One evening the clever doc heard someone talking to me about chess, something I have been good at since a child. Across the tent he yelled , “pawn to king 4.” I replied, “since you moved first, your white (white always moves first in chess), “pawn to king 4.” He then said, “king knight to king bishop 3.” I reacted with, “queen knight to queen bishop 3.” The tent got awfully silent as we played a game in our heads. I had learned to do so while on the chess team way back in high school. The next day some of the docs told me they were damn impressed with anyone who could play a game of chess in their heads. I would have gladly traded my chess skills for their knowledge on how to treat wounded personnel.
That same day our instructors pitted the Army, Navy and Air Force all against each in a timed exercise as to where to station a mash unit in an emergency field setting. Each team was given maps and scenarios. The Air Force had the smallest team and for some reason they quickly selected me team leader. I don’t act like a leader, so i assume no one else wanted to take charge at the moment. I used what training I had learned in Europe and was pleased our team won. That night the doc’s were gracious in their compliments. I knew the important thing was the real testing to follow.
They bused us to a military installation and had us take a written test in the morning. It took all morning. After lunch we broke into groups and lined up for the mock training. We each would be called in individually to a room full of dummy casualties. The physician that exited the room just before I entered had a concerned look on his face. The room was full of surgeons. One of the surgeons handed me a card specifying the type of wounds this soldier has and what should I do to keep him alive. The surgeon could challenge you at any time. I had studied hard, I had had some training in Europe, but I wondered if I could apply my knowledge correctly. I reminded myself to do just do the best I could and I was hopeful the surgeon was not out to make me look silly.
How would you stabilize this one? How about this head wound? If you cannot get a breathing tube in, what would you do? Why is the blood pressure dropping on this patient who seemed stabilized? The oral examination was quite intimidating to me as you can imagine. I also endured a series of questions explaining which patients I would triage to be treated first. Would this patient be immediate or delayed? Chopper or ground transport? What are the chances of this burn victim surviving? Only 2 of these 4 patients can be air-evaced, pick the two. I had worked hard and tried to pass, but wasn’t sure. The important thing was I done all I could to prepare myself in the event of ever being called up during war. The chances of that were remote but if I ever were, and if I ever was able to help even one wounded soldier, then my efforts were worth it. I think most health care providers feel the same whether in uniform or not.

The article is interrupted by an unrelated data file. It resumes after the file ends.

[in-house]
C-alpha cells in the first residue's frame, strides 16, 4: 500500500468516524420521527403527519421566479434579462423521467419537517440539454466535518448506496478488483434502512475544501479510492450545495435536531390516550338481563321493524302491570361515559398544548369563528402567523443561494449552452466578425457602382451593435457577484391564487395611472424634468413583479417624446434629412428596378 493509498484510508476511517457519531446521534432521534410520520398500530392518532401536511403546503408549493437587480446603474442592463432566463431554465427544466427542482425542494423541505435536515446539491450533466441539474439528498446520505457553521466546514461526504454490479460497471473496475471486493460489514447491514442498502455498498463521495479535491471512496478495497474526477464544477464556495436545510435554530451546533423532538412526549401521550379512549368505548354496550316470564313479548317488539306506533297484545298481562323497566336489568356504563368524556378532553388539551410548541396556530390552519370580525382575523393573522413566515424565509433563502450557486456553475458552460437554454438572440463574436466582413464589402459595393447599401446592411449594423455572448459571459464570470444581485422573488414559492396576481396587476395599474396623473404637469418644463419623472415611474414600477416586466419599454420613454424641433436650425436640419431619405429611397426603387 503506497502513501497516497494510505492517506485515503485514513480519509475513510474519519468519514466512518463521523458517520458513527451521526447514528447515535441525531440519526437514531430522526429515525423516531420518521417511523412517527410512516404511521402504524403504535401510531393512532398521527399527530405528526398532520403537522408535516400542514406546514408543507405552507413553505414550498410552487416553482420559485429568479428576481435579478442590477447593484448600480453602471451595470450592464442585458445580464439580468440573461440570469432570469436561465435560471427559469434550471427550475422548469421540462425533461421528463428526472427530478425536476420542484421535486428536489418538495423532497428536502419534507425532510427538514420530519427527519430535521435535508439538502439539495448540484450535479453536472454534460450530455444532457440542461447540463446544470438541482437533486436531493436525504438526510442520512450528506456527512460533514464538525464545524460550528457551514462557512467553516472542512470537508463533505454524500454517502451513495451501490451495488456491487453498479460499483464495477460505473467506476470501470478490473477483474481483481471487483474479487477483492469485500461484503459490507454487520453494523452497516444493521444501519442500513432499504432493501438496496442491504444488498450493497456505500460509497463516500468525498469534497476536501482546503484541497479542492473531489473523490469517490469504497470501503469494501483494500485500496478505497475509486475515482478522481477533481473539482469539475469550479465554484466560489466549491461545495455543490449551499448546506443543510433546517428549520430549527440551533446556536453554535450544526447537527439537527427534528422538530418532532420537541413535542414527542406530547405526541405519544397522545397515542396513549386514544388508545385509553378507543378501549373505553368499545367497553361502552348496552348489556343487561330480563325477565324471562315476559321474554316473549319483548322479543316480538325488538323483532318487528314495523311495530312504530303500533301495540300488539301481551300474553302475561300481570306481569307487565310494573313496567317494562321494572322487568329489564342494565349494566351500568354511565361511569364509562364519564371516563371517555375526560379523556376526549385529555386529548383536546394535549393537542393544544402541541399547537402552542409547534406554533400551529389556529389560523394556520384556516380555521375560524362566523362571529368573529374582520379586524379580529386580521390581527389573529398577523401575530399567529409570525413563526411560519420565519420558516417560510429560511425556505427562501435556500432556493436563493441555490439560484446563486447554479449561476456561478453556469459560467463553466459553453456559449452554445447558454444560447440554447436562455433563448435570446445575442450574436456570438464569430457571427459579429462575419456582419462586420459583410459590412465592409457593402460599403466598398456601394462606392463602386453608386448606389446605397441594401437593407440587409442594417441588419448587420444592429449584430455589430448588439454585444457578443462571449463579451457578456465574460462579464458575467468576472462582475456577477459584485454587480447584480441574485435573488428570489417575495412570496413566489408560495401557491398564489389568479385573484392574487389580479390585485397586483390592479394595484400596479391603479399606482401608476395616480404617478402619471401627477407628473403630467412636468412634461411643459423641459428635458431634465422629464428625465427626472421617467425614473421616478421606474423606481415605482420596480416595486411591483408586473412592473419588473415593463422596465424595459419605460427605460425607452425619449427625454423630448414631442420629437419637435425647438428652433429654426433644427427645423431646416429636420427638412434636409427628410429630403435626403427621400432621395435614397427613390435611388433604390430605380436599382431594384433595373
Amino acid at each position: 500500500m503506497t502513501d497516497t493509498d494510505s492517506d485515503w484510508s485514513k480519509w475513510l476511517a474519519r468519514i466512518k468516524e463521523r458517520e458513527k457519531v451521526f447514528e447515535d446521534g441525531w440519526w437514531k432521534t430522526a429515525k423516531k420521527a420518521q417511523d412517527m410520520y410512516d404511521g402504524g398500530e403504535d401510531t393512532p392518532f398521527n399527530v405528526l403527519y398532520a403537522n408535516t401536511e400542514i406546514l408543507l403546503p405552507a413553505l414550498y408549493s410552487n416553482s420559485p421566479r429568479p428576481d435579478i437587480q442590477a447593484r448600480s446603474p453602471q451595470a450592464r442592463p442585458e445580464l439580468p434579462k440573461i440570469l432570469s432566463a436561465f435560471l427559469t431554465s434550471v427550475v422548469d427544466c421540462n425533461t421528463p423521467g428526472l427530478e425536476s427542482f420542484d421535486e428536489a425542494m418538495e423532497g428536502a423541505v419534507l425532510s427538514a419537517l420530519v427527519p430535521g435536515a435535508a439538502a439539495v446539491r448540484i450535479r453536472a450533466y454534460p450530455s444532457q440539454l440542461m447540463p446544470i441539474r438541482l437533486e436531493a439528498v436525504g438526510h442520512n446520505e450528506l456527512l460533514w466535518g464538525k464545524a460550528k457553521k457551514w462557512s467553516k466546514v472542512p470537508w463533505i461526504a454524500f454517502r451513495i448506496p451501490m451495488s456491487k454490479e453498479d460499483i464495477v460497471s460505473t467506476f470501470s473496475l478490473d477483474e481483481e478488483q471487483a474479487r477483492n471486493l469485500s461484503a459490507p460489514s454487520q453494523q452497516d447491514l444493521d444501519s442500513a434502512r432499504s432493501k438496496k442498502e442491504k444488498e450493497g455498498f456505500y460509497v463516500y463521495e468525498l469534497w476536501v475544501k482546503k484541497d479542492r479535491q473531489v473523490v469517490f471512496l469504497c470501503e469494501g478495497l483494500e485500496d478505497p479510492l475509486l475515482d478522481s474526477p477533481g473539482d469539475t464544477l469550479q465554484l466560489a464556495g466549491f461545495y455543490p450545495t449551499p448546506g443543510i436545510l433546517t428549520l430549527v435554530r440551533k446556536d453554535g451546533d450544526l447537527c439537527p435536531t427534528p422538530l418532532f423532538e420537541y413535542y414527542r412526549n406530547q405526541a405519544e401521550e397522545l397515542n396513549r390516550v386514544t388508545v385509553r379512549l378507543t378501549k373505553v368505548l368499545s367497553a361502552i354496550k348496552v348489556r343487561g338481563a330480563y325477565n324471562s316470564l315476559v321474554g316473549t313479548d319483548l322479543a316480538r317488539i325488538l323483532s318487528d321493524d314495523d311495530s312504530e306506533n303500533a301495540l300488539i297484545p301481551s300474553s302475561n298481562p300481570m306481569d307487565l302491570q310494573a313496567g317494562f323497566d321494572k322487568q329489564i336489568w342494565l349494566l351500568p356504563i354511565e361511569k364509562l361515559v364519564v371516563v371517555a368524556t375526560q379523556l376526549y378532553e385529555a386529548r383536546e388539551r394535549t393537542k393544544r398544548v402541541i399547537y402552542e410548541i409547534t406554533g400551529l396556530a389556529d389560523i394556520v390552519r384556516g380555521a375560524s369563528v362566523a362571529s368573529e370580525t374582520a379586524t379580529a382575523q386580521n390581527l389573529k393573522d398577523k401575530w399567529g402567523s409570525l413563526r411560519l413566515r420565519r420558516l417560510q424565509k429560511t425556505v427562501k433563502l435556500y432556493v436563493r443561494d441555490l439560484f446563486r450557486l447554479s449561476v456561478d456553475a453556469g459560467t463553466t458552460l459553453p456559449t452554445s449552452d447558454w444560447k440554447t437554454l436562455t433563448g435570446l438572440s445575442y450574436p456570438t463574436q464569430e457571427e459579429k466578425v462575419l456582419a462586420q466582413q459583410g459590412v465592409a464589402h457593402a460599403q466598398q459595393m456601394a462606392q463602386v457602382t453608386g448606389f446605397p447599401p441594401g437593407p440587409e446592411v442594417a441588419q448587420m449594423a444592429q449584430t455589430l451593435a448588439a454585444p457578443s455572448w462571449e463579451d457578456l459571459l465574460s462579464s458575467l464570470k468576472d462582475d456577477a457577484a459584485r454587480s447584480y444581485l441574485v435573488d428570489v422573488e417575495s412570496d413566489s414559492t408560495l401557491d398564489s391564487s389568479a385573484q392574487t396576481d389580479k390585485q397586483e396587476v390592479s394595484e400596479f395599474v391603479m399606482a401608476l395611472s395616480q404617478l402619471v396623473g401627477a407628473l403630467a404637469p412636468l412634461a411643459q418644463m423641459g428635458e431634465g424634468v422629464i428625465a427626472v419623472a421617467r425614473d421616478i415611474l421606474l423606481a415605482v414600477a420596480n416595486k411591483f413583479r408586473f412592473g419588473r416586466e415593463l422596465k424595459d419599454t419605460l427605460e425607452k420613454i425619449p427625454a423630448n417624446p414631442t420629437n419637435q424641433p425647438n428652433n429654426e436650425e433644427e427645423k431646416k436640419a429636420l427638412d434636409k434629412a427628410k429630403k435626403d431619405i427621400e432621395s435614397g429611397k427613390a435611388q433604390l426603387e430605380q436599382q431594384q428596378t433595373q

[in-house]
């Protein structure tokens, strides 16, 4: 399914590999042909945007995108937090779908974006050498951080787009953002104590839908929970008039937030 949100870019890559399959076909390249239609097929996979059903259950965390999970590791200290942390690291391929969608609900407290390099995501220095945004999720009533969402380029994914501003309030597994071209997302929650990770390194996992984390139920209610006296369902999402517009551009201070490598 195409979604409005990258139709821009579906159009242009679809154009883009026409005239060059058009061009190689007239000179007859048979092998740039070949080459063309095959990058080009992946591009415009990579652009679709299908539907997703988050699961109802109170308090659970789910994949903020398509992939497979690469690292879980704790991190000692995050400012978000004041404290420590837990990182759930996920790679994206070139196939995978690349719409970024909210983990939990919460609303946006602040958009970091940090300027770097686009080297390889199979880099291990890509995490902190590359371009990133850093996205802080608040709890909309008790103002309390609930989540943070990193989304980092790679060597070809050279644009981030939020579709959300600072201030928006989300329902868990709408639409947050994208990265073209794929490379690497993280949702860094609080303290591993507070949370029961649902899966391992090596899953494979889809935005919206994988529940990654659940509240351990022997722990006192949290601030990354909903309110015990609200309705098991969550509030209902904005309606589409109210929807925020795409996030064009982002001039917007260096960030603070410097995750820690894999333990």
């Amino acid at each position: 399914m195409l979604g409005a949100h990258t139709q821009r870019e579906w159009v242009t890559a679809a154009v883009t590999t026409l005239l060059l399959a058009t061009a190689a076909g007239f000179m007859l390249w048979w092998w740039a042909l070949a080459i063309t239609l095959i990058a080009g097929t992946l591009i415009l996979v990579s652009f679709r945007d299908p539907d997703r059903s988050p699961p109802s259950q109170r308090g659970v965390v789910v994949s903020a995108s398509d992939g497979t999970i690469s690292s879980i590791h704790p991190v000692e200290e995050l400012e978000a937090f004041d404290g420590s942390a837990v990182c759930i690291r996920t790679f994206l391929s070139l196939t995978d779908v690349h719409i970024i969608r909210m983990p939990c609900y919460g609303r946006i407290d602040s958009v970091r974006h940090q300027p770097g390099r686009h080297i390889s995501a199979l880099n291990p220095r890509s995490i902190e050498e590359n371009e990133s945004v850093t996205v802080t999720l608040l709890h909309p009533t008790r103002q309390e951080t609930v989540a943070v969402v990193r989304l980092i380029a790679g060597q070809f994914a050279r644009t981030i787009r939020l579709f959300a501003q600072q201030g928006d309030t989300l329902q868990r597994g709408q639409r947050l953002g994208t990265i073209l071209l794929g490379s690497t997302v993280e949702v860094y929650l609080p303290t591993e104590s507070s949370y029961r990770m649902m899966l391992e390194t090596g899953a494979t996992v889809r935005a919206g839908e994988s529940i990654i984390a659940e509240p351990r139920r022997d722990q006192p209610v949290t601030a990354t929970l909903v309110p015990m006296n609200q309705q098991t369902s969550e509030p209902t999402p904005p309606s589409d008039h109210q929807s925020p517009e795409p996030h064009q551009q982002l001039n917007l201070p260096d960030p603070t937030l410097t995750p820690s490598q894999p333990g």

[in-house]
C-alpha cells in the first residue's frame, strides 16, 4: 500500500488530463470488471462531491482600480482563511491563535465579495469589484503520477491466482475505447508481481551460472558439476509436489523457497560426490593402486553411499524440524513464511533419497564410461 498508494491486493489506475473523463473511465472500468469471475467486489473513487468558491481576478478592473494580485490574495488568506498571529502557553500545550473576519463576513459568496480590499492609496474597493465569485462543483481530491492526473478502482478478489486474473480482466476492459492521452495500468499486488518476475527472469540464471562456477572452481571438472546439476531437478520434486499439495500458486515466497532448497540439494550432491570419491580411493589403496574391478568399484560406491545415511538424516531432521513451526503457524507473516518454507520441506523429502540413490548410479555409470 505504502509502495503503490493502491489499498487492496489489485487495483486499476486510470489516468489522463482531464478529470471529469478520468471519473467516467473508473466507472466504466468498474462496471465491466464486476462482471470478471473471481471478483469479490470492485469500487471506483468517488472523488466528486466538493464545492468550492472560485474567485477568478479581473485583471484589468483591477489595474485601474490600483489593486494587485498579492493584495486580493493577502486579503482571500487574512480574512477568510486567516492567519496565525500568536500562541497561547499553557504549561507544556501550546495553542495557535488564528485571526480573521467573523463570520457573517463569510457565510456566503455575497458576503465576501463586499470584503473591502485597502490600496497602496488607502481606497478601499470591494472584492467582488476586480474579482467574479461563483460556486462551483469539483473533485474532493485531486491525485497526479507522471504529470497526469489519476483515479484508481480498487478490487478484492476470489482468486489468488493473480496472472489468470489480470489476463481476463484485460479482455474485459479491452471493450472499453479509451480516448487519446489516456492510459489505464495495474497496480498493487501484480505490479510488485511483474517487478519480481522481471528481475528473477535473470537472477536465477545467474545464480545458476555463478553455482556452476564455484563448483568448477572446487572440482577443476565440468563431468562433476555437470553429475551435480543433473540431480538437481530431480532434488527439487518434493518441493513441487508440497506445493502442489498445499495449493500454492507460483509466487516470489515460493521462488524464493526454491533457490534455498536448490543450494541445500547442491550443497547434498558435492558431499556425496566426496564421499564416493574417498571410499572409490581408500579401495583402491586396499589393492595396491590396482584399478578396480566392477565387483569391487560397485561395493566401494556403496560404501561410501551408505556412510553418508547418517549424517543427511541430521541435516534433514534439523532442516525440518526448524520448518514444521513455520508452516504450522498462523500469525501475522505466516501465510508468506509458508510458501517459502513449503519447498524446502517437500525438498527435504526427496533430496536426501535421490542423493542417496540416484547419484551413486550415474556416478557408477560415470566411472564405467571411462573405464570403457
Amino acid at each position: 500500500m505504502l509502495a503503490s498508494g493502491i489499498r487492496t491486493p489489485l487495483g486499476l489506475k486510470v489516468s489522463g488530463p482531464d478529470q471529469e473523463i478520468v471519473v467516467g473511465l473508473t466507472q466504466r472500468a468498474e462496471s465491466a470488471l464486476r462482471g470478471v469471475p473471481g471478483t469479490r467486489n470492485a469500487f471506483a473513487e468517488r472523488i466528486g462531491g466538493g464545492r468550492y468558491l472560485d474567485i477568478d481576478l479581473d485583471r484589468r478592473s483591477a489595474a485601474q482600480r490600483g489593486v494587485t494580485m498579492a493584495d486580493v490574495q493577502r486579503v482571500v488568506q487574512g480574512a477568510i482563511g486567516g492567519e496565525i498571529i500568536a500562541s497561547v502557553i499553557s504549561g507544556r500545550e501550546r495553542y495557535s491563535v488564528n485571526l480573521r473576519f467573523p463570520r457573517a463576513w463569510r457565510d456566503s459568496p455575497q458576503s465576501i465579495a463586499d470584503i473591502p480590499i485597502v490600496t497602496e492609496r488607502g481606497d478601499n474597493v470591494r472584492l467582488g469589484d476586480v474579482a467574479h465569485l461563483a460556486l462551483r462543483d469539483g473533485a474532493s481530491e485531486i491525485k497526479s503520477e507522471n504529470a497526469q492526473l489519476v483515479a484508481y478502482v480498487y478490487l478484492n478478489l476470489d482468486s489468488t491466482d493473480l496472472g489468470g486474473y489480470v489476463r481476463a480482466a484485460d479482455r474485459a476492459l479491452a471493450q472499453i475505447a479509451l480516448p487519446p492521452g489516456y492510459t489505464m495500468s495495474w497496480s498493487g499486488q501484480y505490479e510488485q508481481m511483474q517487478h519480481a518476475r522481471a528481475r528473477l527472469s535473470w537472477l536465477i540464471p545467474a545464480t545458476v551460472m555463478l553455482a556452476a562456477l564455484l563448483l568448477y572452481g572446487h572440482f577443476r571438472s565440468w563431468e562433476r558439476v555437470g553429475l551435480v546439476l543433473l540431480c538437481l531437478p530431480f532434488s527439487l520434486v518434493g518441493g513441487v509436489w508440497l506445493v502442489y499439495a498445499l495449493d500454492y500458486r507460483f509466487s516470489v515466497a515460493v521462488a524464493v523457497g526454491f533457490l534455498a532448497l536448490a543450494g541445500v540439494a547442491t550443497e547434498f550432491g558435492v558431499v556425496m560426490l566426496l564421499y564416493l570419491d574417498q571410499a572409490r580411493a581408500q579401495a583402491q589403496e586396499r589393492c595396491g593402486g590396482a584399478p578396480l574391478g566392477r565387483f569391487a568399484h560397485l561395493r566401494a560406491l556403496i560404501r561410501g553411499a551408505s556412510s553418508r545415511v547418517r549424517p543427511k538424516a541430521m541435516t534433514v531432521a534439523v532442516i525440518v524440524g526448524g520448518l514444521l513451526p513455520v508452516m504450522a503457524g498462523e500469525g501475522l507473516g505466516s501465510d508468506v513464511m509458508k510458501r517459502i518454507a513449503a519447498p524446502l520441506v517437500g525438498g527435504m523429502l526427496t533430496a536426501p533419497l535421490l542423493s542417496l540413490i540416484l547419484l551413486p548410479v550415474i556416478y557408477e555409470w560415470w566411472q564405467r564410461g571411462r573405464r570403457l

The next day we were lined up in formation and received sealed letters. My document read: written exam: pass oral exam: pass C4 training: graduate.
had pretty much been isolated for two weeks. When I got home in late August 1990 the news was talking about Iraq invading Kuwait. In January 1991, on a Sunday, my wife had a look of concern as she handed me the phone, “it is the military and they will only talk to you.” The next day I began to close down my practice and send letters to my patients. Eight days later I reported to duty at a hospital unit. The Gulf War started a few weeks later. I never did make it overseas and instead was assigned to a dental unit stateside. I was extremely busy doing dentistry,getting reserve personnel dentally qualified to travel overseas. No hero stories for me, just a lot of hard work. I returned and had to rebuild my practice. By the way, the oak tree in my front yard did not have a bunch of yellow ribbons, but it did have one huge yellow ribbon. At the the front door was my pretty wife with her endearing smile. I will always treasure that remebrance. I’ll call it my military treasure.
I live in Abilene, and a couple hours drive west are the towns of Midland and Odessa. All three cities of about 100,000 each are home to strong football programs that have claimed their share of state football titles. It is hard to win a state title in football in Texas because of the competition. In the last 50 years the Odessa Permian Panthers have developed quite a reputation that extends beyond the borders of Texas. The book, movie and subsequent TV show called Friday Night Lights based on the book by H. G. Bissinger comes from his research while living about a year in that city. The vast majority of schools in Texas will never win a state title in football. Permian has won six. A team from Midland won three titles in a row at the turn of the century which is also an extremely difficult accomplishment. Another team in Texas had done it in the mid 50’s, and that was a team from Abilene.
The Abilene Eagles are home to the oldest marching band in Texas and also one of the proudest football programs. They won three state titles before the 1950’s and then three in a row from 1954 to 1956. And then, ……….a drought of over 50 years before their opportunity for another state title.
Abilene High had been in the playoffs for a number of years but in2009 in December we were in the state title game. My son and I made the four hour drive to San Antonio where our team from Abilene would meet the Katy Tigers from Houston. The Tigers were a storied program competing for their third straight title. A school well coached and disciplined steeped in tradition such as the Katy Tigers would present quite a challenge.
The night before the big game we enjoyed a meal on the Riverwalk in downtown San Antonio. the next day we arrived early at the Alamodome and watched another good football game that was played prior to our title game. I anxiously watched the teams warm up. I wanted the Eagles to win so bad I could feel my demeanor becoming extremely focused. The Katy Tigers had had their share of titles in the last 15 years; now it was time for Abilene.
On the very first drive the Eagles got their running game going and took an early lead. They scored again, and then again. Yet the Katy Tigers would not succumb. They slowly came back in the second half and threatened to make the score close until the Eagles eventually took command of the game. It was needless to say a thrilling experience. A lot of time, effort, and energy is put in by the players, the band and the parental support to bring about such an accomplishment. My kids were all out of school but it was fun to be a part of this experience. It was one of my all time favorite football games.